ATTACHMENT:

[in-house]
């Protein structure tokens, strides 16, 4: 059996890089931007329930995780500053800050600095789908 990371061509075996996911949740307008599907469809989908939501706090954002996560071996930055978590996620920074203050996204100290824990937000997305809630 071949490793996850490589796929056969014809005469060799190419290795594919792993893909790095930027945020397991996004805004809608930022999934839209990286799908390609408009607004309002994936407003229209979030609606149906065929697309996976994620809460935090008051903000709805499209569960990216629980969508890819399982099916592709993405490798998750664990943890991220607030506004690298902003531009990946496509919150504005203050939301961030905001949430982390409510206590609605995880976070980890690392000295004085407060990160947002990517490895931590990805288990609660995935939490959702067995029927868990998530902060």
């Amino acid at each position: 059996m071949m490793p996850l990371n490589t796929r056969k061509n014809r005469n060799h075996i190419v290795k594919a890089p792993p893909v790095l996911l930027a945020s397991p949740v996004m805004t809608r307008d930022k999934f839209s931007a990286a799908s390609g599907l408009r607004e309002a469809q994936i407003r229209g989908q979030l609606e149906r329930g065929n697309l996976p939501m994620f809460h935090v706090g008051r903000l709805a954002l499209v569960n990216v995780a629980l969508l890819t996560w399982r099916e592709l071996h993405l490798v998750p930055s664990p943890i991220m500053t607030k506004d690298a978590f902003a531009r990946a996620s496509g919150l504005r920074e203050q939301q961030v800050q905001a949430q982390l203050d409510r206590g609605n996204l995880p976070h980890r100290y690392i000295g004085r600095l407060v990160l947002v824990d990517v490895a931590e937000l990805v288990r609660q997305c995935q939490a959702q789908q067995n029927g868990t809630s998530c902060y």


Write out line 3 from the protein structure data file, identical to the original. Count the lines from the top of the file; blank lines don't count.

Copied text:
């Amino acid at each position: 059996m071949m490793p996850l990371n490589t796929r056969k061509n014809r005469n060799h075996i190419v290795k594919a890089p792993p893909v790095l996911l930027a945020s397991p949740v996004m805004t809608r307008d930022k999934f839209s931007a990286a799908s390609g599907l408009r607004e309002a469809q994936i407003r229209g989908q979030l609606e149906r329930g065929n697309l996976p939501m994620f809460h935090v706090g008051r903000l709805a954002l499209v569960n990216v995780a629980l969508l890819t996560w399982r099916e592709l071996h993405l490798v998750p930055s664990p943890i991220m500053t607030k506004d690298a978590f902003a531009r990946a996620s496509g919150l504005r920074e203050q939301q961030v800050q905001a949430q982390l203050d409510r206590g609605n996204l995880p976070h980890r100290y690392i000295g004085r600095l407060v990160l947002v824990d990517v490895a931590e937000l990805v288990r609660q997305c995935q939490a959702q789908q067995n029927g868990t809630s998530c902060y």